The father, who wants to popularize cooking that uses every part of a sheep, insists on using sheep raised in Hokkaido. Impressed by his father, Chef Kawauchi Katsuki returned to his hometown of Takikawa. Many customers come to the restaurant all the way from Tokyo to eat milk-fed lamb, which is only available in the spring.
Shoubarou is a famous La Pecora dish
The first-generation chef sets out on a journey, leaving his son in charge of cooking the lamb and mutton
La Pecora, the restaurant's name, means "one sheep" in Italian. Kawauchi Chuichi, the first-generation chef, thought of creating lamb and mutton dishes after learning that the internal organs of sheep were being thrown away at a meat processing plant on the experimental livestock farm that was in Takikawa.
He learned mutton and lamb cooking in Inner Mongolia, Switzerland and Italy, then he opened La Pecora when he returned to Japan in 1990. Last year the first-generation chef retired, entrusted the restaurant to his son and emigrated to Malaysia.
Second-generation chef Kawauchi Katsuki
The son, Katsuki, had returned to Takikawa ten years earlier. At first, he had no intention of returning to Hokkaido or succeeding his father in the business. However, while working at a restaurant in Saitama, he realized that Hokkaido is a treasure house of food ingredients and that his father is a great chef. He wanted to test his own skill at La Pecora.
He had frequently butted heads with his stubborn father, but it was by watching his father that he learned to be a chef who does everything himself. Whenever a sheep carcass was delivered, his father would teach him how to process it. He gradually was entrusted with cooking and could take on the challenge of creating his own new flavors. "It's my job to continue maintaining the good taste of this restaurant's food. I also want to find the appeal of new and different ingredients grown in Takikawa," Katsuki said.
The Inner Mongolian dish Shoubarou has the original flavor of lamb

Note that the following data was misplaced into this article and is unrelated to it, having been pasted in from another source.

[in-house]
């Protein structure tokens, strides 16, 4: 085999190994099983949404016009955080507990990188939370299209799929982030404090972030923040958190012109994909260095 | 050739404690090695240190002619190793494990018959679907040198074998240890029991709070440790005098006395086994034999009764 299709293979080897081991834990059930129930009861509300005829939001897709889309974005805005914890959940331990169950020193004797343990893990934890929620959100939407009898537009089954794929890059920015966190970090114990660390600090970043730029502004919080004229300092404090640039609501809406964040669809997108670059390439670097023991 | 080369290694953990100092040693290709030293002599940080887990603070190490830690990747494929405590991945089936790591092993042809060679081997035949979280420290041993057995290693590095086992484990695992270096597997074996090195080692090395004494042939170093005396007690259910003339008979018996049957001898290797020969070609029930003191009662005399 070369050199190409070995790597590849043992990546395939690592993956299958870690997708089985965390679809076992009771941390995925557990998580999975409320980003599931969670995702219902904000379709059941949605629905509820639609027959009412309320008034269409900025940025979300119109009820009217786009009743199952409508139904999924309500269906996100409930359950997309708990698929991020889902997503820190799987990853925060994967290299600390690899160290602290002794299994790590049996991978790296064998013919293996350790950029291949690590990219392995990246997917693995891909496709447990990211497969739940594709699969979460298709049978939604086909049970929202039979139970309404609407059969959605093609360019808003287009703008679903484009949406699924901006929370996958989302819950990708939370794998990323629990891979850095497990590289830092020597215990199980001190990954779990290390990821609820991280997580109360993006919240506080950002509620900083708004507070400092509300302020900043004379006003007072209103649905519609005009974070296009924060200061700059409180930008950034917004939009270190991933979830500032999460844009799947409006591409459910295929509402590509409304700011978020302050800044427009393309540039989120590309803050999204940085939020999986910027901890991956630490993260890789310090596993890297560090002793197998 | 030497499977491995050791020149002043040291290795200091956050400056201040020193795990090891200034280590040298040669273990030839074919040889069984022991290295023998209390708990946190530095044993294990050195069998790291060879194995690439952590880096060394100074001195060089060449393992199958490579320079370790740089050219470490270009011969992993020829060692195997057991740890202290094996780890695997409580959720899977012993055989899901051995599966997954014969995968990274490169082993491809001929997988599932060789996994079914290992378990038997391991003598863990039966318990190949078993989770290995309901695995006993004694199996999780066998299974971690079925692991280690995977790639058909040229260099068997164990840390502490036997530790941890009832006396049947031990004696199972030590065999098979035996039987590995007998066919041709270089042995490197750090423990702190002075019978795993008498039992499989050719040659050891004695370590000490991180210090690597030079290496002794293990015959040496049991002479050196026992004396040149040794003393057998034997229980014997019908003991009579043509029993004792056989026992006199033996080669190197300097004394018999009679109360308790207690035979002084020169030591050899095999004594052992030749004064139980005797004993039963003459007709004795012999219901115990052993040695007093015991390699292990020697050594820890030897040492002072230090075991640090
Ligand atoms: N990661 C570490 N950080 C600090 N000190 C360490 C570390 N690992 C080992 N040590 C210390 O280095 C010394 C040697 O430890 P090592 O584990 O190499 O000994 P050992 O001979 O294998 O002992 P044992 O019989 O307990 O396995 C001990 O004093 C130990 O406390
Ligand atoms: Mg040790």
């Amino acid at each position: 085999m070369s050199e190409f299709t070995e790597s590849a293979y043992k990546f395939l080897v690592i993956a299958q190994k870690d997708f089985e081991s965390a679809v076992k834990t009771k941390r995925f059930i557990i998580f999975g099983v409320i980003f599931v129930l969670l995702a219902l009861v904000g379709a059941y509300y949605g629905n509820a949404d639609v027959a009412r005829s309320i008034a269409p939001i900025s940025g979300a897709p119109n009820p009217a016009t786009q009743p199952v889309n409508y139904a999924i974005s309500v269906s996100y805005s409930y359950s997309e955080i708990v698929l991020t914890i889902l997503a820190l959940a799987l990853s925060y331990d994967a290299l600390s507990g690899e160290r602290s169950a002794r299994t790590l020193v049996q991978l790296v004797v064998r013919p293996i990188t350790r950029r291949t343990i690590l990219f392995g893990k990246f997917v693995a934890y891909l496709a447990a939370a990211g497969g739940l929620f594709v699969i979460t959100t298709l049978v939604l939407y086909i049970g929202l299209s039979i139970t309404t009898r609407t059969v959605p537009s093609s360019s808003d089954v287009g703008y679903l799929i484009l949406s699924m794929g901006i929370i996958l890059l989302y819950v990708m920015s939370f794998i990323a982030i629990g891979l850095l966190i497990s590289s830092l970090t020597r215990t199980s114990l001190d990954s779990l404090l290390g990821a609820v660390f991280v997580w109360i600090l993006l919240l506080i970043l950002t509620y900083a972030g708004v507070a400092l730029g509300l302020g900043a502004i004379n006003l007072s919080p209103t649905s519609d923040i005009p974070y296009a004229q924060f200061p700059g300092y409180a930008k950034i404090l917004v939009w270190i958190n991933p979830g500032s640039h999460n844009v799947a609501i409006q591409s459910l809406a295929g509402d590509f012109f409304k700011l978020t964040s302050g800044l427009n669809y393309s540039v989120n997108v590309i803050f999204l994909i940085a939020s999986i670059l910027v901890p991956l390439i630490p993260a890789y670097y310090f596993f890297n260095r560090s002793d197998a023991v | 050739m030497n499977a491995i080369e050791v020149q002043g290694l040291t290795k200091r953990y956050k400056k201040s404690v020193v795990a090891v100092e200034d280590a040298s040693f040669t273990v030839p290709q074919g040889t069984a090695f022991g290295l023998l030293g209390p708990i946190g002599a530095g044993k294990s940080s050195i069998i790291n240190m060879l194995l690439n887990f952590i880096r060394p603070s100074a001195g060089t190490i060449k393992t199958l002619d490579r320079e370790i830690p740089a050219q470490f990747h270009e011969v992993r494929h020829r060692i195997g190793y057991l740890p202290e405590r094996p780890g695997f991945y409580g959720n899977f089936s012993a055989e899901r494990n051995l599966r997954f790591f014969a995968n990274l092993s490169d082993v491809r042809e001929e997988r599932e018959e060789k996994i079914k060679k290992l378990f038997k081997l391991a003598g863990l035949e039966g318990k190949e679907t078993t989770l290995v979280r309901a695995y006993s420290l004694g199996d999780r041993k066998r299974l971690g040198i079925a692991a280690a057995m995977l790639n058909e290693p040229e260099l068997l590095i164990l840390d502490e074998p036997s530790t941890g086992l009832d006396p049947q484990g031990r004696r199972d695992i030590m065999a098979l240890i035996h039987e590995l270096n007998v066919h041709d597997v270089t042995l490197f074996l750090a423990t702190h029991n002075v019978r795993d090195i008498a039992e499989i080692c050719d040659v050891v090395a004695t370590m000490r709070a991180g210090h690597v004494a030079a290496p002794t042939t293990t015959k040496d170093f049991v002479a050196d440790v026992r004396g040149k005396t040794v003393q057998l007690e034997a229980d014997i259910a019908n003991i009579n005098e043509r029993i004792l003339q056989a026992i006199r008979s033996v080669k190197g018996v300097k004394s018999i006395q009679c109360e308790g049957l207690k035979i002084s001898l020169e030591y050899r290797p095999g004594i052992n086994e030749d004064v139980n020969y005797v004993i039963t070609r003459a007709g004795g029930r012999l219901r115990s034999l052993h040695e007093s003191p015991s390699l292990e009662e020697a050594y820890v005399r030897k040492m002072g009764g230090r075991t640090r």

Shoubarou means "dish you eat with your hands."
One of La Pecora's famous dishes is Shoubarou, in which boned neck, ribs and shank are slowly boiled in salt water. It was a preserved food for the nomads of Inner Mongolia. Shoubarou allows you to enjoy the original taste of lamb.
When you try it, it is more tender than you imagined. Its fat is light and slightly sweet and it has no smell whatsoever. Potatoes boiled with the meat when it is being desalinated absorb a perfect amount of salt and the umami of the meat.
The chef recommended a red wine made 100 percent with Seibel grapes grown at Utsunomiya Vineyard in Urausu-cho.
The wine cellar, which the original chef most emphasized when creating the restaurant
Milk-fed lamb can only be eaten during a few weeks in spring
Spring is the season for milk-fed lamb. In the northern hemisphere, sheep give birth between January and March. Milk-fed lamb refers to the meat of a lamb butchered before it is weaned. It is a rare meat that can only be eaten between April and early May.
One-half of a milk-fed lamb's worth of meat on the bone, weighing less than 20 kg.
An assortment of grilled foods including milk-fed lamb.(Courtesy of La Pecora)
The sheep and lambs whose meat is served at La Pecora are raised at Hitsuji (Sheep) Marugoto Kenkyusho in Shiranuka-cho by Sakai Shingo. It is one of the few stock farms in Japan that sustains itself with wool and mutton/lamb alone, and its products are valued in the marketplace. Sakai's lamb was used for the lamb poêlé and roast served at the social dinner for the 2008 G8 Summit at Lake Toya, Hokkaido.
Everyone who visits La Pecora feels a fondness for this interior.
La Pecora, a trattoria
Hours: Lunch 11:30 to 14:30 Diner 17:30 to 22:00
Closed: Every Tuesday
4-11 Honmachi 1-chome Takikawa, Hokkaido, Japan
BYO Sorachi Wine in Takikawa
There are many wineries and vineyards in the Sorachi region near Takikawa. Eleven restaurants in Takikawa allow customers to bring with them free of charge wine produced in a Sorachi winery.